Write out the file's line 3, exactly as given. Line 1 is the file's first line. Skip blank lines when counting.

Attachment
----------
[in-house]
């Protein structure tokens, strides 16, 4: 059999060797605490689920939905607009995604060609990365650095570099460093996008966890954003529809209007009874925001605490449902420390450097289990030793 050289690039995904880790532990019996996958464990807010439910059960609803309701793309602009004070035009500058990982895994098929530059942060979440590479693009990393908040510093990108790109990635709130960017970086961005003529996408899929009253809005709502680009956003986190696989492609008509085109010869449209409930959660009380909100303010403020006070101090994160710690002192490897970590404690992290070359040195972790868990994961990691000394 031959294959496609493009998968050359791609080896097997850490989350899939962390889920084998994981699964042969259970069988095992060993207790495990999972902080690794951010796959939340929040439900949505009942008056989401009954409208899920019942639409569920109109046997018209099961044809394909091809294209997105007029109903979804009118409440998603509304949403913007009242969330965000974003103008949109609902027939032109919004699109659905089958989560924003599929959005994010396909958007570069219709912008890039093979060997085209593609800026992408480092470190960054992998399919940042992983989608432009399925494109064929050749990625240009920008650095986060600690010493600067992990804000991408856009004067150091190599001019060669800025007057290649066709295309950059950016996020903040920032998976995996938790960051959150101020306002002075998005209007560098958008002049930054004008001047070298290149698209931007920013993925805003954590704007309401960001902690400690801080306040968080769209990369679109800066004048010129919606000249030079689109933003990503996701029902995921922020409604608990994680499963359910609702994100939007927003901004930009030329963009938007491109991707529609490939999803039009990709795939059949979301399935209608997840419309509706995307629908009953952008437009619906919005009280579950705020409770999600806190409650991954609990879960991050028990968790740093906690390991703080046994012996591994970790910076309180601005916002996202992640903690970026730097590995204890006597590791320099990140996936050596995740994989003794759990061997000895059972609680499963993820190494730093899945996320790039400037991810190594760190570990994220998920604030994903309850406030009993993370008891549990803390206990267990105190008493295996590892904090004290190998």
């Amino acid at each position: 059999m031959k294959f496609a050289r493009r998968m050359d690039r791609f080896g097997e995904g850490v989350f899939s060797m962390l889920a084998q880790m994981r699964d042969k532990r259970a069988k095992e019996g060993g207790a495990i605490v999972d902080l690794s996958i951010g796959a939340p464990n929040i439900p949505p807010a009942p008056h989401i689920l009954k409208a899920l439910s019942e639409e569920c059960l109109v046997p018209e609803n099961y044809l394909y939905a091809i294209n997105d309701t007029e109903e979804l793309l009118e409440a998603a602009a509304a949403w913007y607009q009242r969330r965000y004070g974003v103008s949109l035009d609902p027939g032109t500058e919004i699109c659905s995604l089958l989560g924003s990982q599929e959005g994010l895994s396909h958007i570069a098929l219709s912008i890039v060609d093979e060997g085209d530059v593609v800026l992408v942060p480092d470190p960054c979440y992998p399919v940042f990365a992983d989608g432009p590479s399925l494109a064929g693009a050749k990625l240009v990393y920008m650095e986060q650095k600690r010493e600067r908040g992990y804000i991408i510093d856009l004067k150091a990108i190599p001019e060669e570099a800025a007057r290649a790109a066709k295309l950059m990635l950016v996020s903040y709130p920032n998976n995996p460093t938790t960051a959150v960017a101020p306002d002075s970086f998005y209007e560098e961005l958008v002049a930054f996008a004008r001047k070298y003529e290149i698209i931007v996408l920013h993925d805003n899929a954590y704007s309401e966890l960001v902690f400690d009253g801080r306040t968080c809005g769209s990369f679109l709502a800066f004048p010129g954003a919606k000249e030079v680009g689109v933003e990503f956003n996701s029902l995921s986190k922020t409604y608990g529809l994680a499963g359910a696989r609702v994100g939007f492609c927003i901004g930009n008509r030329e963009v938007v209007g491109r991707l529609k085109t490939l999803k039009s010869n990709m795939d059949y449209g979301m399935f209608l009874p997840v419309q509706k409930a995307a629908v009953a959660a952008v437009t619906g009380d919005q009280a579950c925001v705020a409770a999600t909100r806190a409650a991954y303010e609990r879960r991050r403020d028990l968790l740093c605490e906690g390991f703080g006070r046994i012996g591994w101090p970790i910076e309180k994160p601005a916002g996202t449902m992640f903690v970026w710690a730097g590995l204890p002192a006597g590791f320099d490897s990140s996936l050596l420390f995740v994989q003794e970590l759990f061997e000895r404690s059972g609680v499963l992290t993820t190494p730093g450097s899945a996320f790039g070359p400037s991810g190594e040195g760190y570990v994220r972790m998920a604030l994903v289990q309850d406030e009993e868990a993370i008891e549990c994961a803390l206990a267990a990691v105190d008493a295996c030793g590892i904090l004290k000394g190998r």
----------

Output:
């Amino acid at each position: 059999m031959k294959f496609a050289r493009r998968m050359d690039r791609f080896g097997e995904g850490v989350f899939s060797m962390l889920a084998q880790m994981r699964d042969k532990r259970a069988k095992e019996g060993g207790a495990i605490v999972d902080l690794s996958i951010g796959a939340p464990n929040i439900p949505p807010a009942p008056h989401i689920l009954k409208a899920l439910s019942e639409e569920c059960l109109v046997p018209e609803n099961y044809l394909y939905a091809i294209n997105d309701t007029e109903e979804l793309l009118e409440a998603a602009a509304a949403w913007y607009q009242r969330r965000y004070g974003v103008s949109l035009d609902p027939g032109t500058e919004i699109c659905s995604l089958l989560g924003s990982q599929e959005g994010l895994s396909h958007i570069a098929l219709s912008i890039v060609d093979e060997g085209d530059v593609v800026l992408v942060p480092d470190p960054c979440y992998p399919v940042f990365a992983d989608g432009p590479s399925l494109a064929g693009a050749k990625l240009v990393y920008m650095e986060q650095k600690r010493e600067r908040g992990y804000i991408i510093d856009l004067k150091a990108i190599p001019e060669e570099a800025a007057r290649a790109a066709k295309l950059m990635l950016v996020s903040y709130p920032n998976n995996p460093t938790t960051a959150v960017a101020p306002d002075s970086f998005y209007e560098e961005l958008v002049a930054f996008a004008r001047k070298y003529e290149i698209i931007v996408l920013h993925d805003n899929a954590y704007s309401e966890l960001v902690f400690d009253g801080r306040t968080c809005g769209s990369f679109l709502a800066f004048p010129g954003a919606k000249e030079v680009g689109v933003e990503f956003n996701s029902l995921s986190k922020t409604y608990g529809l994680a499963g359910a696989r609702v994100g939007f492609c927003i901004g930009n008509r030329e963009v938007v209007g491109r991707l529609k085109t490939l999803k039009s010869n990709m795939d059949y449209g979301m399935f209608l009874p997840v419309q509706k409930a995307a629908v009953a959660a952008v437009t619906g009380d919005q009280a579950c925001v705020a409770a999600t909100r806190a409650a991954y303010e609990r879960r991050r403020d028990l968790l740093c605490e906690g390991f703080g006070r046994i012996g591994w101090p970790i910076e309180k994160p601005a916002g996202t449902m992640f903690v970026w710690a730097g590995l204890p002192a006597g590791f320099d490897s990140s996936l050596l420390f995740v994989q003794e970590l759990f061997e000895r404690s059972g609680v499963l992290t993820t190494p730093g450097s899945a996320f790039g070359p400037s991810g190594e040195g760190y570990v994220r972790m998920a604030l994903v289990q309850d406030e009993e868990a993370i008891e549990c994961a803390l206990a267990a990691v105190d008493a295996c030793g590892i904090l004290k000394g190998r």